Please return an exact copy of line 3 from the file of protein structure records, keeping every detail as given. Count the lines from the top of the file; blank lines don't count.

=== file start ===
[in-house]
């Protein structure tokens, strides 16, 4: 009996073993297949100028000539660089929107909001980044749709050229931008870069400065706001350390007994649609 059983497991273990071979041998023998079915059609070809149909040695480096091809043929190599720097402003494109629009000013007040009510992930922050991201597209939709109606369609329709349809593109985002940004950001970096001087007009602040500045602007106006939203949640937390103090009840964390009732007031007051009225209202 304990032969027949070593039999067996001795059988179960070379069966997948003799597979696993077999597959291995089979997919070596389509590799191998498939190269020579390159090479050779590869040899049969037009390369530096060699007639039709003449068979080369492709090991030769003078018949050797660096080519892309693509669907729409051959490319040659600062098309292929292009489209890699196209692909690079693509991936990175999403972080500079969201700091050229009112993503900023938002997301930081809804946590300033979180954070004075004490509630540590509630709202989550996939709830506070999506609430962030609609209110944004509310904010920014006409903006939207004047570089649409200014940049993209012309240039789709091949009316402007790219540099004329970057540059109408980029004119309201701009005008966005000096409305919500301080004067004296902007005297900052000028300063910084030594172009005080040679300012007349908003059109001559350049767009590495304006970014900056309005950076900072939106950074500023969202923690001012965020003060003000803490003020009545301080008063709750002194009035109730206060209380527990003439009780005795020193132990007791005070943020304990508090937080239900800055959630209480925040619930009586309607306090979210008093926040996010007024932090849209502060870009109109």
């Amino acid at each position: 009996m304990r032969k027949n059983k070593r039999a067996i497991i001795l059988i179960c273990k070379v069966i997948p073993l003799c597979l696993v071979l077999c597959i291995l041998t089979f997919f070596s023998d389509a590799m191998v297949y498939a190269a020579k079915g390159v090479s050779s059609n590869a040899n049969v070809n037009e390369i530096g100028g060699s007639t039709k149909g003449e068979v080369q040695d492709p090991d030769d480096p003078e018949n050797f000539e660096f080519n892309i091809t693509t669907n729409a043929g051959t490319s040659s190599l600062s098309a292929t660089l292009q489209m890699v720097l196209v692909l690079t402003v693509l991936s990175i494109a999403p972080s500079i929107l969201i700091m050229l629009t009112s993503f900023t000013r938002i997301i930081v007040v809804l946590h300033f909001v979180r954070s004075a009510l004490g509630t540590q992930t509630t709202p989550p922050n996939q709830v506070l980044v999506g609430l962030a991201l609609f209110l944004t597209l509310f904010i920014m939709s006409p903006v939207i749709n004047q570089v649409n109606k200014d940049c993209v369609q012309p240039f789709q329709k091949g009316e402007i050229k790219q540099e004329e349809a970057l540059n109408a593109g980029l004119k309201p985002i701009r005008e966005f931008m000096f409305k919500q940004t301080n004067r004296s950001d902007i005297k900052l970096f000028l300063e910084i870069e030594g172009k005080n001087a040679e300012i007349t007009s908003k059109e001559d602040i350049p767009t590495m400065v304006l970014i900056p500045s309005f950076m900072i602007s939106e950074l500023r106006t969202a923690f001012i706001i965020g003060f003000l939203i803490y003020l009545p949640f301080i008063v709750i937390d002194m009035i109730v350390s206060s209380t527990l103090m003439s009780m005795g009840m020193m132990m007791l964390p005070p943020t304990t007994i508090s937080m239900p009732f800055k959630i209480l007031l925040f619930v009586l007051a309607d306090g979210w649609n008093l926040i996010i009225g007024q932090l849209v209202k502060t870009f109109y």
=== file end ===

């Amino acid at each position: 009996m304990r032969k027949n059983k070593r039999a067996i497991i001795l059988i179960c273990k070379v069966i997948p073993l003799c597979l696993v071979l077999c597959i291995l041998t089979f997919f070596s023998d389509a590799m191998v297949y498939a190269a020579k079915g390159v090479s050779s059609n590869a040899n049969v070809n037009e390369i530096g100028g060699s007639t039709k149909g003449e068979v080369q040695d492709p090991d030769d480096p003078e018949n050797f000539e660096f080519n892309i091809t693509t669907n729409a043929g051959t490319s040659s190599l600062s098309a292929t660089l292009q489209m890699v720097l196209v692909l690079t402003v693509l991936s990175i494109a999403p972080s500079i929107l969201i700091m050229l629009t009112s993503f900023t000013r938002i997301i930081v007040v809804l946590h300033f909001v979180r954070s004075a009510l004490g509630t540590q992930t509630t709202p989550p922050n996939q709830v506070l980044v999506g609430l962030a991201l609609f209110l944004t597209l509310f904010i920014m939709s006409p903006v939207i749709n004047q570089v649409n109606k200014d940049c993209v369609q012309p240039f789709q329709k091949g009316e402007i050229k790219q540099e004329e349809a970057l540059n109408a593109g980029l004119k309201p985002i701009r005008e966005f931008m000096f409305k919500q940004t301080n004067r004296s950001d902007i005297k900052l970096f000028l300063e910084i870069e030594g172009k005080n001087a040679e300012i007349t007009s908003k059109e001559d602040i350049p767009t590495m400065v304006l970014i900056p500045s309005f950076m900072i602007s939106e950074l500023r106006t969202a923690f001012i706001i965020g003060f003000l939203i803490y003020l009545p949640f301080i008063v709750i937390d002194m009035i109730v350390s206060s209380t527990l103090m003439s009780m005795g009840m020193m132990m007791l964390p005070p943020t304990t007994i508090s937080m239900p009732f800055k959630i209480l007031l925040f619930v009586l007051a309607d306090g979210w649609n008093l926040i996010i009225g007024q932090l849209v209202k502060t870009f109109y």